After each Security Council vote, the UNSC members may choose to speak explaining what just happened. These speeches are known, (with a stunning lack of diplomatic originality) as "Explanation of Vote", or EOVs. Here's what Ambassador Rice had to say after the US vetoed the draft in the face of unanimity on the rest of the Security Council and against the wishes of 100 UN member states:

"The United States has been deeply committed to pursuing a comprehensive and lasting peace between Israel and the Palestinians. In that context, we have been focused on taking steps that advance the goal of two States living side by side in peace and security, rather than complicating that goal. That includes a commitment to work in good faith with all parties to underscore our opposition to continued settlements.

Our opposition to the resolution before this Council today should therefore not be misunderstood to mean we support settlement activity. On the contrary, we reject in the strongest terms the legitimacy of continued Israeli settlement activity. For more than four decades Israeli settlement activity in territories occupied in 1967 has undermined Israel’s security and corroded hopes for peace and stability in the region. Continued settlement activity violates Israel’s international commitments, devastates trust between the parties and threatens the prospects for peace.
The United States and our fellow Council members are also in full agreement about the urgent need to resolve the conflict between the Israel and the Palestinians on the basis of the two-State solution and an agreement that establishes a viable, independent and contiguous State of Palestine once and for all. We have invested a tremendous amount of effort and resources in pursuit of that shared goal, and we will continue to do so. But the only way to reach that common goal is through direct negotiations between the parties, with the active and sustained support of the United State and the international community. It is the Israelis’ and Palestinians’ conflict, and even the best-intentioned outsiders cannot resolve it for them."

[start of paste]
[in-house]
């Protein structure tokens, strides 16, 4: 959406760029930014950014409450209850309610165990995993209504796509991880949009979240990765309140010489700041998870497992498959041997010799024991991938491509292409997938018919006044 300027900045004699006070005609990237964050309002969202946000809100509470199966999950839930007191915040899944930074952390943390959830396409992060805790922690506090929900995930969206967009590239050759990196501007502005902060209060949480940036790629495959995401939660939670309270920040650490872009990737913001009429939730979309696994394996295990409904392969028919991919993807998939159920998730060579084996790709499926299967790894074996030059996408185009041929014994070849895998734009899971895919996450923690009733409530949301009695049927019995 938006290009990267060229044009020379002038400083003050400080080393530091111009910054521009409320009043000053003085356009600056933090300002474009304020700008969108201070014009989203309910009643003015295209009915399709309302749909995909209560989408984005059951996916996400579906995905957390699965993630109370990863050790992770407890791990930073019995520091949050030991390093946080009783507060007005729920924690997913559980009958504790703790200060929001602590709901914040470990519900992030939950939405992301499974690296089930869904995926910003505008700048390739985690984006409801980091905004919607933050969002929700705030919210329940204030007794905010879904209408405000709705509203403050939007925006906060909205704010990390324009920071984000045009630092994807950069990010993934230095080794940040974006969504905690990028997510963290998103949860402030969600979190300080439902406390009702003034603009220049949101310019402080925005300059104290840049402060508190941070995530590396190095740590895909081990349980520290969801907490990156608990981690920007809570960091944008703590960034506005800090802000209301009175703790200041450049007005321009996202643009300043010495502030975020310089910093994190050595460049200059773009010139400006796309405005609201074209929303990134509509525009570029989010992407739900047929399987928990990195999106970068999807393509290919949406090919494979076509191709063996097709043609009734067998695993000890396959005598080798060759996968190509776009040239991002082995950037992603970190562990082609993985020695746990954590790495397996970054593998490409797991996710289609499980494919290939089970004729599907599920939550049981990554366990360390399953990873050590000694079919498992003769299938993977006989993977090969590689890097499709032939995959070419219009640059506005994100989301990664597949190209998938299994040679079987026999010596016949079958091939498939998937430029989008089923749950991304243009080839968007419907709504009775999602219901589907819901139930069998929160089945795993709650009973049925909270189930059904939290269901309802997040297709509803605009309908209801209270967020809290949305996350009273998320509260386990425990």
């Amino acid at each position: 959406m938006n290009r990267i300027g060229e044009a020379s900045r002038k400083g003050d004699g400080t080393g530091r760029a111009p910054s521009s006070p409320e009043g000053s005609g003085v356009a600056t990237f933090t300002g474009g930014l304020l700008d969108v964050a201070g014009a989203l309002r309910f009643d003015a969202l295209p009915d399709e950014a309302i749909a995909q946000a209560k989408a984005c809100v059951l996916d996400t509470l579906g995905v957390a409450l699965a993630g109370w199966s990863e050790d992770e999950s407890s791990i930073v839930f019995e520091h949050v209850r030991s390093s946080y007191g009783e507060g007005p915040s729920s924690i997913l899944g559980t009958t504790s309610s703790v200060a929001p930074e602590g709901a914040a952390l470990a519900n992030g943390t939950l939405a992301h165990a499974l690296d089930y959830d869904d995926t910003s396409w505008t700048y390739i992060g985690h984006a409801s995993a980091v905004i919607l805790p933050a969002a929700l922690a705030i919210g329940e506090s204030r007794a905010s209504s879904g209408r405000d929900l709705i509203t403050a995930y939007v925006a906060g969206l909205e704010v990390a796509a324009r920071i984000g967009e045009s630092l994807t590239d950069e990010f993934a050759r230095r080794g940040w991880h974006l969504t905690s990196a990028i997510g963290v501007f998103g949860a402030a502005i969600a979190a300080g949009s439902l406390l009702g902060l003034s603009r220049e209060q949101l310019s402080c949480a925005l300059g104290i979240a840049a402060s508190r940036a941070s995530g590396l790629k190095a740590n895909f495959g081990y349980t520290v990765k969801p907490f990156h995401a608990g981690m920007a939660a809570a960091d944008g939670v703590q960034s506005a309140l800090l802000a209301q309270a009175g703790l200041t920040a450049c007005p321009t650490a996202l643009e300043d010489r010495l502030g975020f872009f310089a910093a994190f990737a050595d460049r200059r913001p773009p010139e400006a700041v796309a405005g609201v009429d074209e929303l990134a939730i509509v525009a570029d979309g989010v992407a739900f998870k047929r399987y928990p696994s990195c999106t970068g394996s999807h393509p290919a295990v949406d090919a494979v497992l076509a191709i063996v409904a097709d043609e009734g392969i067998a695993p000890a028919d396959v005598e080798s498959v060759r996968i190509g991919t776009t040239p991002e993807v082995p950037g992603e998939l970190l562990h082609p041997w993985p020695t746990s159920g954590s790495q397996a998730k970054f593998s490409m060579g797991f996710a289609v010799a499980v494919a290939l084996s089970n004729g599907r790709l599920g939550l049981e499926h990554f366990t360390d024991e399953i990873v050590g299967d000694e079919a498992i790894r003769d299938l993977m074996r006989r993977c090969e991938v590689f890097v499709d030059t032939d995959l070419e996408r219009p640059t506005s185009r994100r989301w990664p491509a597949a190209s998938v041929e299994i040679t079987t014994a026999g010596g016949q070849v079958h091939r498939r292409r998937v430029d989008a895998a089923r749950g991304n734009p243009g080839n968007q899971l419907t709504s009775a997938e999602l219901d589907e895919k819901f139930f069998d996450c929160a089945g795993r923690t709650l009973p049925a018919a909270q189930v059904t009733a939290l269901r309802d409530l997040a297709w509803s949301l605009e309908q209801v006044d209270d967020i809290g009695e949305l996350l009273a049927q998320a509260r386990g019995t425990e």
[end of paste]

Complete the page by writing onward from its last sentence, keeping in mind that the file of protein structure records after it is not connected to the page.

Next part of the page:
The language is direct, and strikingly similar to that used by President Obama in threatening a veto on the Palestinian application for UN membership: if nothing else, the US was being entirely consistent. It is also heartening to hear that the US "reject[s] in the strongest terms the legitimacy of continued Israeli settlement activity", by which I presume were are suppose to understand that the US considers them illegal under international law, though they don't actually want to say so.

What is missing, of course, is successful economic or political pressure from the US to force the Israelis to freeze the settlements as a prelude to negotiations. But that is a political, not a legal matter. 

(*For the record, the co-sponsors of the draft Resolution were: Afghanistan, Algeria, Argentina, Austria, Azerbaijan, Bahrain, Bangladesh, Belarus, Belgium, the Plurinational State of Bolivia, Botswana, Brunei Darussalam, Chile, Comoros, Costa Rica, Cuba, Cyprus, the Democratic People’s Republic of Korea, Djibouti, Ecuador, Egypt, Finland, Greece, Grenada, Guatemala, Guinea, Guyana, Iceland, Indonesia, Iraq, Ireland, Israel, Jordan, Kuwait, the Lao People’s Democratic Republic, Lesotho, Liechtenstein, Luxembourg, Malaysia, Mali, Malta, Mauritania, Mauritius, Mexico, Morocco, Namibia, Nicaragua, Norway, Oman, Pakistan, Papua New Guinea, Peru, the Philippines, Qatar, Saint Vincent and the Grenadines, Saudi Arabia, Senegal, Serbia, Slovenia, Somalia, the Sudan, Sweden, Switzerland, Tajikistan, Tunisia, Turkey, Turkmenistan, the United Arab Emirates, Uruguay, the Bolivarian Republic of Venezuela, Viet Nam, Yemen and Zimbabwe.)